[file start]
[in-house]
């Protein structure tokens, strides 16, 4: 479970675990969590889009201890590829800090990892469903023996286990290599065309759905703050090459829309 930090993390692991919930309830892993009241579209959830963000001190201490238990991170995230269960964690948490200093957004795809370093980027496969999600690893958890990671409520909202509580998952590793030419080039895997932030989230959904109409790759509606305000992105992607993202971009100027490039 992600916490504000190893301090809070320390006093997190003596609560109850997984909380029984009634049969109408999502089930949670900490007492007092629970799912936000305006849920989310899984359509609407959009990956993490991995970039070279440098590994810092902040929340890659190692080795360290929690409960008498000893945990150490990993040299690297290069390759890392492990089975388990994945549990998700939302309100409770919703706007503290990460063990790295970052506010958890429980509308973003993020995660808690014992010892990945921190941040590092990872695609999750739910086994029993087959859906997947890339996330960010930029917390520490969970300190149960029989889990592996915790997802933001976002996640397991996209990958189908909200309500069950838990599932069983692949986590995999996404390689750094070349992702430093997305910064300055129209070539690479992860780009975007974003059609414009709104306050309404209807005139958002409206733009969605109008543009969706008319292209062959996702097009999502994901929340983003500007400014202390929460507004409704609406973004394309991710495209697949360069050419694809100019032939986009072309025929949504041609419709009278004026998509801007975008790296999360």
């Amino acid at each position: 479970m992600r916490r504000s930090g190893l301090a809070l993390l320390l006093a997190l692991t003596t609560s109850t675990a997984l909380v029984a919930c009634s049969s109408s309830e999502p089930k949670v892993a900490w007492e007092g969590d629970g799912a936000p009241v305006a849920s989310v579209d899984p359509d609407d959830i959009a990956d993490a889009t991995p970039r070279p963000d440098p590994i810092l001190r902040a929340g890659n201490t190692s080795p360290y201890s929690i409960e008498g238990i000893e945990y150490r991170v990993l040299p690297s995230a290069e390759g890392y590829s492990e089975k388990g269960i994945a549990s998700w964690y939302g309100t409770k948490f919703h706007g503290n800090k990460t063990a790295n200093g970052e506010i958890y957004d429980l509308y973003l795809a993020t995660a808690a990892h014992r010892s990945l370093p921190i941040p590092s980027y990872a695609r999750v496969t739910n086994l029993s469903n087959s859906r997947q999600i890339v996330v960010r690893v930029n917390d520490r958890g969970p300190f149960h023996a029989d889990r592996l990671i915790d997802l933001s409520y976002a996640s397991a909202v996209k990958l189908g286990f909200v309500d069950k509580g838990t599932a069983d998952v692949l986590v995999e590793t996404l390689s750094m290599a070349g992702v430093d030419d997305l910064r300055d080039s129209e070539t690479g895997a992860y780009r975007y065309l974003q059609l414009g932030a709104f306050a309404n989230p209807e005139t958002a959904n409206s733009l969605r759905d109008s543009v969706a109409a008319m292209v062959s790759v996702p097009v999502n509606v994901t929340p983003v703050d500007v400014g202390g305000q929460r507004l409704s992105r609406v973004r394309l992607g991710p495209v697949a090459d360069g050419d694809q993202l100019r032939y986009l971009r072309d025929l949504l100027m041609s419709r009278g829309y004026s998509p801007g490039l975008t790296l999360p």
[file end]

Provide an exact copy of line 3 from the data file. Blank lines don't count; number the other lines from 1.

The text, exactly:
């Amino acid at each position: 479970m992600r916490r504000s930090g190893l301090a809070l993390l320390l006093a997190l692991t003596t609560s109850t675990a997984l909380v029984a919930c009634s049969s109408s309830e999502p089930k949670v892993a900490w007492e007092g969590d629970g799912a936000p009241v305006a849920s989310v579209d899984p359509d609407d959830i959009a990956d993490a889009t991995p970039r070279p963000d440098p590994i810092l001190r902040a929340g890659n201490t190692s080795p360290y201890s929690i409960e008498g238990i000893e945990y150490r991170v990993l040299p690297s995230a290069e390759g890392y590829s492990e089975k388990g269960i994945a549990s998700w964690y939302g309100t409770k948490f919703h706007g503290n800090k990460t063990a790295n200093g970052e506010i958890y957004d429980l509308y973003l795809a993020t995660a808690a990892h014992r010892s990945l370093p921190i941040p590092s980027y990872a695609r999750v496969t739910n086994l029993s469903n087959s859906r997947q999600i890339v996330v960010r690893v930029n917390d520490r958890g969970p300190f149960h023996a029989d889990r592996l990671i915790d997802l933001s409520y976002a996640s397991a909202v996209k990958l189908g286990f909200v309500d069950k509580g838990t599932a069983d998952v692949l986590v995999e590793t996404l390689s750094m290599a070349g992702v430093d030419d997305l910064r300055d080039s129209e070539t690479g895997a992860y780009r975007y065309l974003q059609l414009g932030a709104f306050a309404n989230p209807e005139t958002a959904n409206s733009l969605r759905d109008s543009v969706a109409a008319m292209v062959s790759v996702p097009v999502n509606v994901t929340p983003v703050d500007v400014g202390g305000q929460r507004l409704s992105r609406v973004r394309l992607g991710p495209v697949a090459d360069g050419d694809q993202l100019r032939y986009l971009r072309d025929l949504l100027m041609s419709r009278g829309y004026s998509p801007g490039l975008t790296l999360p």